Yesterday, FBI Director James Comey issued his final statement about former Secretary of State Hillary Clinton’s personal email server. While he characterized her behavior around classified information as “extremely careless,” he will not recommend prosecution. Democrats and Republicans are spinning his decisions relentlessly today.
The overwhelming impression I get from Comey’s statement is of a diligent FBI and a sloppy Hillary Clinton. Her IT practices were sloppy. Her practices handing over emails and deleting them were sloppy. Comey does not find a pattern that’s criminal, and will not recommend prosecution. But it’s clear that this server and the way it was used was a mess.
Director Comey’s statements and translation
Comey’s statement is clear, if technically complicated and detailed (2356 words). You could read the summaries in various media today. Or you can read my translation of some excerpts below. I’ve bolded passive voice, which reveals just how many faceless or unidentified people, both in the FBI and in Secretary Clinton’s IT department, had their fingers in this investigation. And I’ve put weasel words in italics so you can see the role that judgment — imprecise judgment — plays here.
After a tremendous amount of work over the last year, the FBI is completing its investigation and referring the case to the Department of Justice for a prosecutive decision. What I would like to do today is tell you three things: what we did; what we found; and what we are recommending to the Department of Justice.
Translation: I’m really glad to be done with this mess.
Our investigation looked at whether there is evidence classified information was improperly stored or transmitted on that personal system, in violation of a federal statute making it a felony to mishandle classified information either intentionally or in a grossly negligent way, or a second statute making it a misdemeanor to knowingly remove classified information from appropriate systems or storage facilities.
Translation: I’m only interested in whether she exposed classified material. We read thousands of emails full of sordid stuff, but I don’t get to talk about that.
It turns out to have been … complicated …. Secretary Clinton used several different servers and administrators of those servers during her four years at the State Department, and used numerous mobile devices to view and send e-mail on that personal domain. As new servers and equipment were employed, older servers were taken out of service, stored, and decommissioned in various ways. Piecing all of that back together—to gain as full an understanding as possible of the ways in which personal e-mail was used for government work—has been a painstaking undertaking, requiring thousands of hours of effort.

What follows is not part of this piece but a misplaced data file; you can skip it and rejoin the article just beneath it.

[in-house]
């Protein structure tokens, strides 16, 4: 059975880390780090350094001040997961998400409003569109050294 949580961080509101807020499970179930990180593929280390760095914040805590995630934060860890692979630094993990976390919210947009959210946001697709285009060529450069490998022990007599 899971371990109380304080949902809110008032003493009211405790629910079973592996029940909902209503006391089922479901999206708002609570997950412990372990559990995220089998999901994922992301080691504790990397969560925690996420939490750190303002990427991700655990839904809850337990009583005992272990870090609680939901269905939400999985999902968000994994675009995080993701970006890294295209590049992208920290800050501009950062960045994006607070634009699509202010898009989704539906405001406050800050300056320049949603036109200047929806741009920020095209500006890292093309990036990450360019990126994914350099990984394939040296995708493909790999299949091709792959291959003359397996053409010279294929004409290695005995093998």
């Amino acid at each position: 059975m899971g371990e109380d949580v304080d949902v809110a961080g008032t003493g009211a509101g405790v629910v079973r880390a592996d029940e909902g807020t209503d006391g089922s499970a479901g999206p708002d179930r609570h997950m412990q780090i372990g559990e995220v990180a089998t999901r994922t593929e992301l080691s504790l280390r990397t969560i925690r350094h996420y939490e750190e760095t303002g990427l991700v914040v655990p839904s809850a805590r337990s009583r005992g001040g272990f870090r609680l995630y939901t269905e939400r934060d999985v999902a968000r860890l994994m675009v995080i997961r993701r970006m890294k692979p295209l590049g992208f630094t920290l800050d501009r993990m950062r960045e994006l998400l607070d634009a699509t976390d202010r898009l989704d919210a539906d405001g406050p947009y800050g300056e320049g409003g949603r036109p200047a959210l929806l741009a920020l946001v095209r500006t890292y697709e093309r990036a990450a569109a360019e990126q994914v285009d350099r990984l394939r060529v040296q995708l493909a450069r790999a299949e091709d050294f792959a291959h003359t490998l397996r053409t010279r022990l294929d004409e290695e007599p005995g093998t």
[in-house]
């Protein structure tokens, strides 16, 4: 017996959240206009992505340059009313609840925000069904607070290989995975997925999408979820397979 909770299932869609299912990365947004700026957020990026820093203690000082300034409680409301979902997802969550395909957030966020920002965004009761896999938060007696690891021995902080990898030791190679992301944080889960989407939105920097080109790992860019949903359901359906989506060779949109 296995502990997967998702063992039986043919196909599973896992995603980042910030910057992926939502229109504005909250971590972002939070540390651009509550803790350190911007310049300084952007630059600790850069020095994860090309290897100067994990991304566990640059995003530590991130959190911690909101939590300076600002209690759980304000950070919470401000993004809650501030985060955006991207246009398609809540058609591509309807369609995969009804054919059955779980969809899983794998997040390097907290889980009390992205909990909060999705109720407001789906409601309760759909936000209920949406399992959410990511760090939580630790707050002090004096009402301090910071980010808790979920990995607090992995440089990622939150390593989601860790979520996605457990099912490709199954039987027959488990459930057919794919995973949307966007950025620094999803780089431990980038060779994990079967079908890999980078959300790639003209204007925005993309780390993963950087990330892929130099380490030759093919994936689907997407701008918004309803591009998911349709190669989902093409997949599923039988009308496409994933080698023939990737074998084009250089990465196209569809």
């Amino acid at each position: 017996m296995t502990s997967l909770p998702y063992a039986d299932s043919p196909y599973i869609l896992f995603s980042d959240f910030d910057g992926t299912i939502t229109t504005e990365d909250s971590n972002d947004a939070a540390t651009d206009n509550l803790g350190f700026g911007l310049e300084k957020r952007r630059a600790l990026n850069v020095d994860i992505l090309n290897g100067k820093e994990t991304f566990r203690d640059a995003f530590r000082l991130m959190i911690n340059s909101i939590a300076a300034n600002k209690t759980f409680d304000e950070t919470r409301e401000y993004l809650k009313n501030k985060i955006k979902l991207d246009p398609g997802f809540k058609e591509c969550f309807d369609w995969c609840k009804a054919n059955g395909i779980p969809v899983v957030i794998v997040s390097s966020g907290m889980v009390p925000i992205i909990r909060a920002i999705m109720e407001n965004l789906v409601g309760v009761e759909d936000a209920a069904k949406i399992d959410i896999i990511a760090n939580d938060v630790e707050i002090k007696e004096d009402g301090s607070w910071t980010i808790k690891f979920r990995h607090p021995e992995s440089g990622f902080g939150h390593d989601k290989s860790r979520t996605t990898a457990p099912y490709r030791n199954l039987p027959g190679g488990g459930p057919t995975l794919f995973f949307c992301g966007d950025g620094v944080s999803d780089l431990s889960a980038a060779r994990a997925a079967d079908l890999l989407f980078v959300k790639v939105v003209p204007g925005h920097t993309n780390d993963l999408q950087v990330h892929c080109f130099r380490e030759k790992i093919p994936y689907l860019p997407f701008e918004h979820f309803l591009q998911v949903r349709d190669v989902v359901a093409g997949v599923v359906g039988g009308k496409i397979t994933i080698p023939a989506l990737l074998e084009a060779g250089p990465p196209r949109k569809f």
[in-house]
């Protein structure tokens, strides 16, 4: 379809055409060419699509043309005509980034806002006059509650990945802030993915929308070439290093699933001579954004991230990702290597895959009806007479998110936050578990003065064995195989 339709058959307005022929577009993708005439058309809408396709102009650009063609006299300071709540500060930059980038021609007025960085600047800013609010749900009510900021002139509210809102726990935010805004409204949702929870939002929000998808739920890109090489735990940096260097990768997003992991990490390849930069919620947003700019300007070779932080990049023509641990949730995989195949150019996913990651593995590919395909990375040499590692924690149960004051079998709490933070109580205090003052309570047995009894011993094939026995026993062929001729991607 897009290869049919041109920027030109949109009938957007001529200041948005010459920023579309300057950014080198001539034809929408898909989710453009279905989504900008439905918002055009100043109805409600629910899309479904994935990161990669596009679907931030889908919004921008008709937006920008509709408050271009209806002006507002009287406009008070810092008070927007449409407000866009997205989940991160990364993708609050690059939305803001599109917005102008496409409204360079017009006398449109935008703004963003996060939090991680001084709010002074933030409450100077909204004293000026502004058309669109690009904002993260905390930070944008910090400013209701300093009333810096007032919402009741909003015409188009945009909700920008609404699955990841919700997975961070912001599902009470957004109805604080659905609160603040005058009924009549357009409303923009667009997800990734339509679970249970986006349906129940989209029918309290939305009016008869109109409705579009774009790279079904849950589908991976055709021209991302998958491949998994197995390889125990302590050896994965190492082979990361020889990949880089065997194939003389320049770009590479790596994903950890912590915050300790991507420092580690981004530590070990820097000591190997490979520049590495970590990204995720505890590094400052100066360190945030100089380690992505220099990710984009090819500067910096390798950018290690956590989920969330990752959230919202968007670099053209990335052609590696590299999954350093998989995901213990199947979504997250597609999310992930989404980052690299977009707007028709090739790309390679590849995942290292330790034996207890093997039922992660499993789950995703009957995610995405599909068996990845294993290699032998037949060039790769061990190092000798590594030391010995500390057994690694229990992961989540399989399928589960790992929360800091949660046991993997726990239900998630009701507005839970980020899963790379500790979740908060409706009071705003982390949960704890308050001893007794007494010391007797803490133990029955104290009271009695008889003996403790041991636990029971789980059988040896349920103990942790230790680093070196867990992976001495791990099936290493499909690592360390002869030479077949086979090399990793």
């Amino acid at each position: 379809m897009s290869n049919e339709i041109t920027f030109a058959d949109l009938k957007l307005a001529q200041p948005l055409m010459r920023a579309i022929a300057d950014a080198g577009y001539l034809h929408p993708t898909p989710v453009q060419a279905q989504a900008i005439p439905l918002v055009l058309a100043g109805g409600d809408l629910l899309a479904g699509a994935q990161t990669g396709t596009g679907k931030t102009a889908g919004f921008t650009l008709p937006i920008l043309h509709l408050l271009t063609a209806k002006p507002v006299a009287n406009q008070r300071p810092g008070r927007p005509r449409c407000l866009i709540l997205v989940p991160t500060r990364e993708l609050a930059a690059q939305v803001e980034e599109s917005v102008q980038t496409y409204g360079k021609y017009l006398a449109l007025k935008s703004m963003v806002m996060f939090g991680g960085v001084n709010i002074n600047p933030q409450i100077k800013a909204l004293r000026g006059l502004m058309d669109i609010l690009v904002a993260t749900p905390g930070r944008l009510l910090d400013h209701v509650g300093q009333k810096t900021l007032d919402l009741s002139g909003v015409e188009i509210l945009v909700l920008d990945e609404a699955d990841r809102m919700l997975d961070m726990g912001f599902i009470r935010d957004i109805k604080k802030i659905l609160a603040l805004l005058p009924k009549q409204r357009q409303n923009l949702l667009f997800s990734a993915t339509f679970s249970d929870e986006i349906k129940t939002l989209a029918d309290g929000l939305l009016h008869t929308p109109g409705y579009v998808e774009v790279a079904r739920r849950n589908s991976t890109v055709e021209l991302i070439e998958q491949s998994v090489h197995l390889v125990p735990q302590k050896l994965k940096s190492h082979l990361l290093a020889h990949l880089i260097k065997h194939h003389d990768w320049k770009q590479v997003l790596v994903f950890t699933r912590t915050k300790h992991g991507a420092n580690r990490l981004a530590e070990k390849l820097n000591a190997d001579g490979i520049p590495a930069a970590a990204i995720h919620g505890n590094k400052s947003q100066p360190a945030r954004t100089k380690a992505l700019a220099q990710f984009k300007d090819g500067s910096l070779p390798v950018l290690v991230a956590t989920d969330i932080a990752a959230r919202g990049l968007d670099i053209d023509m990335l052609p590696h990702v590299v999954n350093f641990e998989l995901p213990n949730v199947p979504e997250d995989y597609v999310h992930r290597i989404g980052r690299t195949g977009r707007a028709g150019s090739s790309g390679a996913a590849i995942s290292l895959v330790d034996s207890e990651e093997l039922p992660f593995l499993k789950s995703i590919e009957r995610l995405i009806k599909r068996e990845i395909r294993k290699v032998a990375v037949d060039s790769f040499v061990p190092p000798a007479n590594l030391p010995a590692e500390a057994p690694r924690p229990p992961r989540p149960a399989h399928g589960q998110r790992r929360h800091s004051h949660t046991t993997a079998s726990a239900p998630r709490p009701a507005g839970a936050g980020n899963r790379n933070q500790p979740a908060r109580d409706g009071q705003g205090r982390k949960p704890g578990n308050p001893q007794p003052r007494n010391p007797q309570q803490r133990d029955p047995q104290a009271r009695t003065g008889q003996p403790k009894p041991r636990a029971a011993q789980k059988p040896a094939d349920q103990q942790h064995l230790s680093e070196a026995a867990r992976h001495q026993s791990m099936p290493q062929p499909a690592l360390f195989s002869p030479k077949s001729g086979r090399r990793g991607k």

Translation: Hillary Clinton’s IT department was messy, which made my job harder.
FBI investigators have also read all of the approximately 30,000 e-mails provided by Secretary Clinton to the State Department in December 2014. Where an e-mail was assessed as possibly containing classified information, the FBI referred the e-mail to any U.S. government agency that was a likely “owner” of information in the e-mail . . . 110 e-mails in 52 e-mail chains have been determined by the owning agency to contain classified information at the time they were sent or received. Eight of those chains contained information that was Top Secret at the time they were sent.
Translation: Hillary was sloppy, too.
The FBI also discovered several thousand work-related e-mails that were not in the group of 30,000 that were returned by Secretary Clinton to State in 2014. . . . Some had been deleted over the years and we found traces of them on devices that supported or were connected to the private e-mail domain. Others we found by reviewing the archived government e-mail accounts of people who had been government employees at the same time as Secretary Clinton, . . . Still others we recovered from the laborious review of the millions of e-mail fragments dumped into the slack space of the server decommissioned in 2013. . . . three of those were classified at the time they were sent or received . . .